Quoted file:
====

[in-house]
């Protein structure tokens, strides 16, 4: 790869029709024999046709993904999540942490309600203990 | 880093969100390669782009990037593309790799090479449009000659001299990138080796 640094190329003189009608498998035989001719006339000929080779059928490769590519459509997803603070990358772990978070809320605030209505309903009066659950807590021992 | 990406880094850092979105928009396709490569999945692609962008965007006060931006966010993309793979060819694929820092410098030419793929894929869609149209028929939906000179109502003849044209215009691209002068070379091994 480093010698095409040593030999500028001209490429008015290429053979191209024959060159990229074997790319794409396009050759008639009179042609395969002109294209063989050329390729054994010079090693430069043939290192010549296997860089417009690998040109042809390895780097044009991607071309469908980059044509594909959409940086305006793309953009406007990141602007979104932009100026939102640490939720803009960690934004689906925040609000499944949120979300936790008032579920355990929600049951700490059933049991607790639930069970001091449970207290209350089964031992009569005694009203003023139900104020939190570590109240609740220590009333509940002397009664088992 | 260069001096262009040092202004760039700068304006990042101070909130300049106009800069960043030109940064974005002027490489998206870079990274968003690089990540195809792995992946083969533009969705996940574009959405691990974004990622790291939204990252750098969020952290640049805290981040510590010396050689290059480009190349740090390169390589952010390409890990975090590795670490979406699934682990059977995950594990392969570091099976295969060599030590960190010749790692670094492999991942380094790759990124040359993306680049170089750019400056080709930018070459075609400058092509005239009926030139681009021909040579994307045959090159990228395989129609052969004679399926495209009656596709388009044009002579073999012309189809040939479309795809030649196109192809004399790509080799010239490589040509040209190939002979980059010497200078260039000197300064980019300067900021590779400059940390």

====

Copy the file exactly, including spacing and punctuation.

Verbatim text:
[in-house]
């Protein structure tokens, strides 16, 4: 790869029709024999046709993904999540942490309600203990 | 880093969100390669782009990037593309790799090479449009000659001299990138080796 640094190329003189009608498998035989001719006339000929080779059928490769590519459509997803603070990358772990978070809320605030209505309903009066659950807590021992 | 990406880094850092979105928009396709490569999945692609962008965007006060931006966010993309793979060819694929820092410098030419793929894929869609149209028929939906000179109502003849044209215009691209002068070379091994 480093010698095409040593030999500028001209490429008015290429053979191209024959060159990229074997790319794409396009050759008639009179042609395969002109294209063989050329390729054994010079090693430069043939290192010549296997860089417009690998040109042809390895780097044009991607071309469908980059044509594909959409940086305006793309953009406007990141602007979104932009100026939102640490939720803009960690934004689906925040609000499944949120979300936790008032579920355990929600049951700490059933049991607790639930069970001091449970207290209350089964031992009569005694009203003023139900104020939190570590109240609740220590009333509940002397009664088992 | 260069001096262009040092202004760039700068304006990042101070909130300049106009800069960043030109940064974005002027490489998206870079990274968003690089990540195809792995992946083969533009969705996940574009959405691990974004990622790291939204990252750098969020952290640049805290981040510590010396050689290059480009190349740090390169390589952010390409890990975090590795670490979406699934682990059977995950594990392969570091099976295969060599030590960190010749790692670094492999991942380094790759990124040359993306680049170089750019400056080709930018070459075609400058092509005239009926030139681009021909040579994307045959090159990228395989129609052969004679399926495209009656596709388009044009002579073999012309189809040939479309795809030649196109192809004399790509080799010239490589040509040209190939002979980059010497200078260039000197300064980019300067900021590779400059940390």